Intraocular lenses (IOLs) are now accepted treatment for cataracts in older children and are being used increasingly in younger children and even infants, but little is known about the safety or the appropriate power to implant in a rapidly growing eye. Available data suggest that a fair-to-good visual acuity outcome can be more consistently obtained in infants with a unilateral congenital cataract who undergo IOL implantation at the time of cataract surgery, but the methods used to assess the visual outcome in these series have been nonstandardized and may have overestimated the visual acuity of the pseudophakic eyes. Moreover, these series have generally reported more complications in pseudophakic than aphakic eyes. Therefore, the question - What is the best way to treat infants with unilateral aphakia? - remains unanswered. The objective of this randomized multicenter clinical trial is to compare two treatments for infants with a unilateral congenital cataract. The control group will receive the conventional treatment that involves cataract surgery followed by optical treatment with a contact lens and later coupled with spectacle treatment. The experimental group will also undergo cataract surgery but in addition will have an IOL implanted during the same surgery. The IOL will serve as the primary optical treatment any residual refractive error will be corrected with spectacles. This randomized, multi-center clinical trial will: 1) determine whether infants with a unilateral congenital cataract are more likely to have an interocular acuity difference of less than 0.2 LogMAR when 12 months of age if they undergo primary implantation of an IOL or if they are corrected primarily with a contact lens;2) determine whether more complications develop and reoperations are necessary in eyes undergoing the primary implantation of an IOL;and 3) determine whether parents of infants with a unilateral congenital cataract experience less parenting stress if their child is primarily treated with an IOL. The public health importance of this trial not only involves the approximately 300 children born each year in the United States with a unilateral congenital cataract, but also the many more children born each year with bilateral cataracts or who acquire a cataract during early childhood.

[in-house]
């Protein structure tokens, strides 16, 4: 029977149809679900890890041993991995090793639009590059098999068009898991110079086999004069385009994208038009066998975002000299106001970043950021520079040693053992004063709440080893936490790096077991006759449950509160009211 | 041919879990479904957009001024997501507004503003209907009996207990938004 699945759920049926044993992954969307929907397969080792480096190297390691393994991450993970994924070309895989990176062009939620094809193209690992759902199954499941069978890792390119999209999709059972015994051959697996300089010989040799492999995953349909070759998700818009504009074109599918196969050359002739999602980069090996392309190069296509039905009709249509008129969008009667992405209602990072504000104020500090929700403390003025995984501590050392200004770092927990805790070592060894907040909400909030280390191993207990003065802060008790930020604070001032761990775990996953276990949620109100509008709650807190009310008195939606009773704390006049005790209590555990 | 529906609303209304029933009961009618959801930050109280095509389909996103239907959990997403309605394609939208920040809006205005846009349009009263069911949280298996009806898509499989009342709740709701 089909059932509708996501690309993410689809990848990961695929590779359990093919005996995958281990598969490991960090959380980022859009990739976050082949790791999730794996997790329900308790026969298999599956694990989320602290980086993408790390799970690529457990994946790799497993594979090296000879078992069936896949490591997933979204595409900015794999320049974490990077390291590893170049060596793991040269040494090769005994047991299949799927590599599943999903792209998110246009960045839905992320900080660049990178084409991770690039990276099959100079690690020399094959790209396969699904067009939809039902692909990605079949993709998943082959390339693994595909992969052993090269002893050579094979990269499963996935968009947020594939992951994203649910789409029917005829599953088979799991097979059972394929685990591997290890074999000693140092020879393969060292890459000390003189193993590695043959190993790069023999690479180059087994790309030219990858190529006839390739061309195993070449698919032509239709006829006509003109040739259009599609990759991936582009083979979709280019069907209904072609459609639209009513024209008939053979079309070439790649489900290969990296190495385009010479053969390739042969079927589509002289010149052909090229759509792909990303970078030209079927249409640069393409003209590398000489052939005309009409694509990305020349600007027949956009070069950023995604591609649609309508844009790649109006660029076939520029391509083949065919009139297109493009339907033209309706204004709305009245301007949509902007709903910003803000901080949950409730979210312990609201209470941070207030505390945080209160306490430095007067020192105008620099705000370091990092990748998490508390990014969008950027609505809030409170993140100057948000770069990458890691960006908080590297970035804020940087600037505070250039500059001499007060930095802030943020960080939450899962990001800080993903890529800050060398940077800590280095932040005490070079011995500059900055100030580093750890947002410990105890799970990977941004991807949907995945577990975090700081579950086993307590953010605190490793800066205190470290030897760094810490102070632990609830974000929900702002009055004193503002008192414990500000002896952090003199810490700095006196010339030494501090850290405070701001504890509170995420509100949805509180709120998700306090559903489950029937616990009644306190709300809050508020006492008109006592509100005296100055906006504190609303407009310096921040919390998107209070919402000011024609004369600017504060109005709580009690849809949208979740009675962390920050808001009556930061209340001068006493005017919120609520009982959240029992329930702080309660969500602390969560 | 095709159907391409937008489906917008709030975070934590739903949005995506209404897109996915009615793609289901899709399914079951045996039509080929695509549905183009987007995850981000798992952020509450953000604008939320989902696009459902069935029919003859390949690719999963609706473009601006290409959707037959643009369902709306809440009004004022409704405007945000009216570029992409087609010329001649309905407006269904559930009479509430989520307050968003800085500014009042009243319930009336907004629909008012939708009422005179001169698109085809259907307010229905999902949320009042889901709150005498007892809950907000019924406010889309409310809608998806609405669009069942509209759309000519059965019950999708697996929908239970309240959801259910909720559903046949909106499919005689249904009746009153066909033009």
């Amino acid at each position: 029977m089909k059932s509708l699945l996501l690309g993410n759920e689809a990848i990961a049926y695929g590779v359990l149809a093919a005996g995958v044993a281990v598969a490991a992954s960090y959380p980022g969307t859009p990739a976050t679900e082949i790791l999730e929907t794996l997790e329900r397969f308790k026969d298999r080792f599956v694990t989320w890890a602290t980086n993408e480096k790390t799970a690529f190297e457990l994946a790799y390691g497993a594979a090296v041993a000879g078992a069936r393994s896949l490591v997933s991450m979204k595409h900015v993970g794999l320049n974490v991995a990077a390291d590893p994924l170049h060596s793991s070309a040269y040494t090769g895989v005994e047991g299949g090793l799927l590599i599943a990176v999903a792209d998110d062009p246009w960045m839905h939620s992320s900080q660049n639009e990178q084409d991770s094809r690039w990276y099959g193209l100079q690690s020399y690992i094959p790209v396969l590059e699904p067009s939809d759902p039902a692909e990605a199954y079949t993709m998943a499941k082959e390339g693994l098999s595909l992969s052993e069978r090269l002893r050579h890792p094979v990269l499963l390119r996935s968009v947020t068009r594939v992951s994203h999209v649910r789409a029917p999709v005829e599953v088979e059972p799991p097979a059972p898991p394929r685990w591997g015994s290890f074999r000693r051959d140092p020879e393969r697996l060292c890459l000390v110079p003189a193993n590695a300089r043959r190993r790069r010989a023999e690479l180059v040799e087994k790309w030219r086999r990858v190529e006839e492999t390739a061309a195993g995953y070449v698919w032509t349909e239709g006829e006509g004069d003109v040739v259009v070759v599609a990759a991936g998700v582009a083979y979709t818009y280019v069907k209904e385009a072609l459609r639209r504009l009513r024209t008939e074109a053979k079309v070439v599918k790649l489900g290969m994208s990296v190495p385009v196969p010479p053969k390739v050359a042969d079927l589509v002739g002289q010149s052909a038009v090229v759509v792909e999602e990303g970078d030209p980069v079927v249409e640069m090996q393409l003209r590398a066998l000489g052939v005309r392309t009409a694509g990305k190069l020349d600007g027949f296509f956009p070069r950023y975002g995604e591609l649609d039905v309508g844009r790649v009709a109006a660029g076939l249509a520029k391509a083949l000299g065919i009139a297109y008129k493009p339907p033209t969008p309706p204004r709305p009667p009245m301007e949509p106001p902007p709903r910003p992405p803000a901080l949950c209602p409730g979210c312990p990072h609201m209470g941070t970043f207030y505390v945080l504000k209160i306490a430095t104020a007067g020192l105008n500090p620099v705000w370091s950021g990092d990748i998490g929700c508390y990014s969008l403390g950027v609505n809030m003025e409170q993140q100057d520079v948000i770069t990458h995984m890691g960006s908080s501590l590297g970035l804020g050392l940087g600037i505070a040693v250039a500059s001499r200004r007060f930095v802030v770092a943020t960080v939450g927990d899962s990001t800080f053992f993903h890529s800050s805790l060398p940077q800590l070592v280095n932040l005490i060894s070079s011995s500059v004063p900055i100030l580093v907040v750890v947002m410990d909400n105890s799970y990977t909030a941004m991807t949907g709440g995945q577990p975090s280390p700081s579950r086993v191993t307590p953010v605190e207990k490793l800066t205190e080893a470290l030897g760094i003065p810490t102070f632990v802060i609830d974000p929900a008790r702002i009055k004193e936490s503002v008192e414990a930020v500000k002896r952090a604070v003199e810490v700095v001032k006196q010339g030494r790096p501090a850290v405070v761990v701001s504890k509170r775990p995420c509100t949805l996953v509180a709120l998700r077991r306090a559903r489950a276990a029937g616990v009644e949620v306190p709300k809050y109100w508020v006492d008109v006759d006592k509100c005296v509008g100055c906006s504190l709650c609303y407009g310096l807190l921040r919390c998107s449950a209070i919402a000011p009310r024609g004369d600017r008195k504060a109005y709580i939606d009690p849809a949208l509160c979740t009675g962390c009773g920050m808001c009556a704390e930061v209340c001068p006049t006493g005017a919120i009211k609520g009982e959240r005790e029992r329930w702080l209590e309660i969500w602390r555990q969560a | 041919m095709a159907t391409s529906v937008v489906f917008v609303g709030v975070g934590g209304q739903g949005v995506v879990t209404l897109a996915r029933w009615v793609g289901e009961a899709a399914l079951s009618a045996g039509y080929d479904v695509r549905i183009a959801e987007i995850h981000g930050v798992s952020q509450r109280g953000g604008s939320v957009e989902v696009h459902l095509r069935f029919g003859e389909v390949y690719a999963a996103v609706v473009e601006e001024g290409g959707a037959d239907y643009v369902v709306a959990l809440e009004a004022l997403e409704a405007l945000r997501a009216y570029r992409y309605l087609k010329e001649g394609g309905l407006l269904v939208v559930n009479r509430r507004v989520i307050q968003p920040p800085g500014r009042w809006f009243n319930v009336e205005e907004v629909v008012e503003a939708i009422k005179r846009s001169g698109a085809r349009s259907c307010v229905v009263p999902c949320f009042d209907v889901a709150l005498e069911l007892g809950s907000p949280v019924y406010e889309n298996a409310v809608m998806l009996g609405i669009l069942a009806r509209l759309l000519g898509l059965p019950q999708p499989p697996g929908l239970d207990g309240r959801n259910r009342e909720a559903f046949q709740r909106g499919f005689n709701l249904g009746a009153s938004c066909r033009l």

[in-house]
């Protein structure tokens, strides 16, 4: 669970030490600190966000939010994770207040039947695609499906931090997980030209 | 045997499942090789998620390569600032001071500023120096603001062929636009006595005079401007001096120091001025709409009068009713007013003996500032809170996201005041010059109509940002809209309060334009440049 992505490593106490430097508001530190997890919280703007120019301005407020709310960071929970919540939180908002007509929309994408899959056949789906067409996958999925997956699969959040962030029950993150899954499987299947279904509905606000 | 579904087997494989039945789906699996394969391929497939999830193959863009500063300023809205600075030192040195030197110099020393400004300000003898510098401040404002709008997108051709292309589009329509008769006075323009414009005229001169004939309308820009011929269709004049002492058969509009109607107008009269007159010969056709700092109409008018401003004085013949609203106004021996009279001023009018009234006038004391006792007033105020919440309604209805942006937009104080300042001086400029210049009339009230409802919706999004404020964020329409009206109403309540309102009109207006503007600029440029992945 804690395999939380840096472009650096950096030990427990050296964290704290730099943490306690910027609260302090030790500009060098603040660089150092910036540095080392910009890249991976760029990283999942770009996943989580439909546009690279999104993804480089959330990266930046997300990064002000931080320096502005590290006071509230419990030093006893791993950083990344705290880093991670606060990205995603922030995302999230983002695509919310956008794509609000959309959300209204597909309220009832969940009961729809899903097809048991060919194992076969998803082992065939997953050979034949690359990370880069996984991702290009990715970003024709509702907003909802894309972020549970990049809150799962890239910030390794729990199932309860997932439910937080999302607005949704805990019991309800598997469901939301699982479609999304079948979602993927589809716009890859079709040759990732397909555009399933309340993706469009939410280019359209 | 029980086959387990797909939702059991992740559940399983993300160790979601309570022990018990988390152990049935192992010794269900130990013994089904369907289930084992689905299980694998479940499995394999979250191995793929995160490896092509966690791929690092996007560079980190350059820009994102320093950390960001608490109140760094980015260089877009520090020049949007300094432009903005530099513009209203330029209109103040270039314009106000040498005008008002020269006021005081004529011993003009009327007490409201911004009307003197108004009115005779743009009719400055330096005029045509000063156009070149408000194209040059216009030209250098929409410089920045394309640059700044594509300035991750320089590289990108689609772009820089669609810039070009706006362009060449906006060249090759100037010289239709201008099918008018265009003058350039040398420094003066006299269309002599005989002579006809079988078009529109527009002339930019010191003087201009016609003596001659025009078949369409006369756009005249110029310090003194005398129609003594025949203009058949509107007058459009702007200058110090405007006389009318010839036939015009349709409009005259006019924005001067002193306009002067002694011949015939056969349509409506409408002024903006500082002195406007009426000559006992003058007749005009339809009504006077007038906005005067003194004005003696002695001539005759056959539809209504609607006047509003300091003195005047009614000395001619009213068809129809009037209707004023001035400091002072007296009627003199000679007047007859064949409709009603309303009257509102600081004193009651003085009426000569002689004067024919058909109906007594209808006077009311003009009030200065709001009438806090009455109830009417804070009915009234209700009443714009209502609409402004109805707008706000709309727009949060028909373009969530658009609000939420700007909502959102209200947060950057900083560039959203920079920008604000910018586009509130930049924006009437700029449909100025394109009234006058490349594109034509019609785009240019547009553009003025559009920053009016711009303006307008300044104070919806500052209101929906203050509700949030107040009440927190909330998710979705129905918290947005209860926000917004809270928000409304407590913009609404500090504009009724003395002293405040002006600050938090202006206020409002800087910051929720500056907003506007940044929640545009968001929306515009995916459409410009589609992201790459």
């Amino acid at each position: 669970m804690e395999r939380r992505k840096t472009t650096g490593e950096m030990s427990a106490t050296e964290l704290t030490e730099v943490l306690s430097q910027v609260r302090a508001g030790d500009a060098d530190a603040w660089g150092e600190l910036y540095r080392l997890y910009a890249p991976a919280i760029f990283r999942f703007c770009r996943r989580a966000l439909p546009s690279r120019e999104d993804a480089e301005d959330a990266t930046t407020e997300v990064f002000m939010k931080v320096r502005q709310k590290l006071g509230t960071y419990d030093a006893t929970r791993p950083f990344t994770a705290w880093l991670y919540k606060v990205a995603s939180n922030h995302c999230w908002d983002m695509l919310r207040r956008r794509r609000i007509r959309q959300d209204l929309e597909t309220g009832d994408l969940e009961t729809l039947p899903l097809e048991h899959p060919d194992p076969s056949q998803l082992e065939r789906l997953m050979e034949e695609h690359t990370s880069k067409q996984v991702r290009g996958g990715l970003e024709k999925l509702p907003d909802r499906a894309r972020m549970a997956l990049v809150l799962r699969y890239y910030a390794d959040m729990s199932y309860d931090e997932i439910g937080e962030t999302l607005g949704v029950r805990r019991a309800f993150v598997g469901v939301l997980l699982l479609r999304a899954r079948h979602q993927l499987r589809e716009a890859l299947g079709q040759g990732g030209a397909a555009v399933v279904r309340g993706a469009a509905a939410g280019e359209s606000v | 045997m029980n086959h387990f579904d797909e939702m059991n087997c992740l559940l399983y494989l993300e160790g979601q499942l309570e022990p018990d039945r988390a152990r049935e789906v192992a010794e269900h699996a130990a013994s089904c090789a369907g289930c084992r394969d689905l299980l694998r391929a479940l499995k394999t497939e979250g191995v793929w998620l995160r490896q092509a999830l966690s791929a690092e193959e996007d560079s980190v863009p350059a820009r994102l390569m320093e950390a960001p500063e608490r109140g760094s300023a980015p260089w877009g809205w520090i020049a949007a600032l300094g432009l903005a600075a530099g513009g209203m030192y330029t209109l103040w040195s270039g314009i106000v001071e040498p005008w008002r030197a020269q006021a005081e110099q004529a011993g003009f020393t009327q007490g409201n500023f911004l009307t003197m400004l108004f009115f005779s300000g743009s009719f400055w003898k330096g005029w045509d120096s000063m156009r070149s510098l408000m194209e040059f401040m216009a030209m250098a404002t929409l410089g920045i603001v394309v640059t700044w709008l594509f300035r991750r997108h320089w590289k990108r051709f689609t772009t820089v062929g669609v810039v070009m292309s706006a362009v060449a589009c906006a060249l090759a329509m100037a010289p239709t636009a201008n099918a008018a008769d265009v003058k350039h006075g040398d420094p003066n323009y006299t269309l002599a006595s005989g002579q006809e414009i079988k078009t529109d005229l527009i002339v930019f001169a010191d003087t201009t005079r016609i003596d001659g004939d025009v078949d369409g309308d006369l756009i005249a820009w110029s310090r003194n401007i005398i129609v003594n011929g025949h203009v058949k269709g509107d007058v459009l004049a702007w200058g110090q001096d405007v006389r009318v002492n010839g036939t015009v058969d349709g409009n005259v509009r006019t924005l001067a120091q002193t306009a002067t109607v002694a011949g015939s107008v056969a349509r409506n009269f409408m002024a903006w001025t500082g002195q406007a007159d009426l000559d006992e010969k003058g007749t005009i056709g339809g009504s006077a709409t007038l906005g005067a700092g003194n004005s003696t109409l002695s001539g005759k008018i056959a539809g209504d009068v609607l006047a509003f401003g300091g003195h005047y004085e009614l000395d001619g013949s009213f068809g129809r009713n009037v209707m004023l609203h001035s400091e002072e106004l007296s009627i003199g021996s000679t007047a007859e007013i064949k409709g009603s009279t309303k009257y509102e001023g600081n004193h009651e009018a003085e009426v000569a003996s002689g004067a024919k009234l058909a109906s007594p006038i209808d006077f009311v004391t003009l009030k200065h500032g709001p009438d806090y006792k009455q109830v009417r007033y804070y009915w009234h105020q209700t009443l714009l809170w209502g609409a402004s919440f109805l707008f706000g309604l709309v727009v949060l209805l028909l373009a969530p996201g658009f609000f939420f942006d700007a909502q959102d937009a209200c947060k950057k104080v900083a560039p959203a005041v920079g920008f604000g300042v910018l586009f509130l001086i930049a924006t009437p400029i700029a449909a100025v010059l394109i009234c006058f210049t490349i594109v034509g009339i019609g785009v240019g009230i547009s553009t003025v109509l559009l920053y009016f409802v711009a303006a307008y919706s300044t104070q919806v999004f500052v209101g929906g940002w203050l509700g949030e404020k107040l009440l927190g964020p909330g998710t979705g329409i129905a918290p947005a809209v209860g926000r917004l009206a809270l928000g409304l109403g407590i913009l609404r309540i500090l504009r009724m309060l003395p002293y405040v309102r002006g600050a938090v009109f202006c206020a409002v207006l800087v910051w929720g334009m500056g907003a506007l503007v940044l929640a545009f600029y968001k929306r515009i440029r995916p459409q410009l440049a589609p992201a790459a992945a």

National Institute of Health (NIH)
National Eye Institute (NEI)
Cooperative Clinical Research--Cooperative Agreements (U10)
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Special Emphasis Panel (ZEY1-VSN (08))
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Everett, Donald F
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Emory University
Schools of Medicine
United States
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Weakley Jr, David R; Lynn, Michael J; Dubois, Lindreth et al. (2017) Myopic Shift 5 Years after Intraocular Lens Implantation in the Infant Aphakia Treatment Study. Ophthalmology 124:822-827
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Lee, Yeon-Hee; Lenhart, Phoebe D; Lambert, Scott R (2016) Cataract secondary to self-inflicted blunt trauma in children with autism spectrum disorder. J AAPOS 20:361-2
Bothun, Erick D; Lynn, Michael J; Christiansen, Stephen P et al. (2016) Strabismus surgery outcomes in the Infant Aphakia Treatment Study (IATS) at age 5 years. J AAPOS 20:501-505
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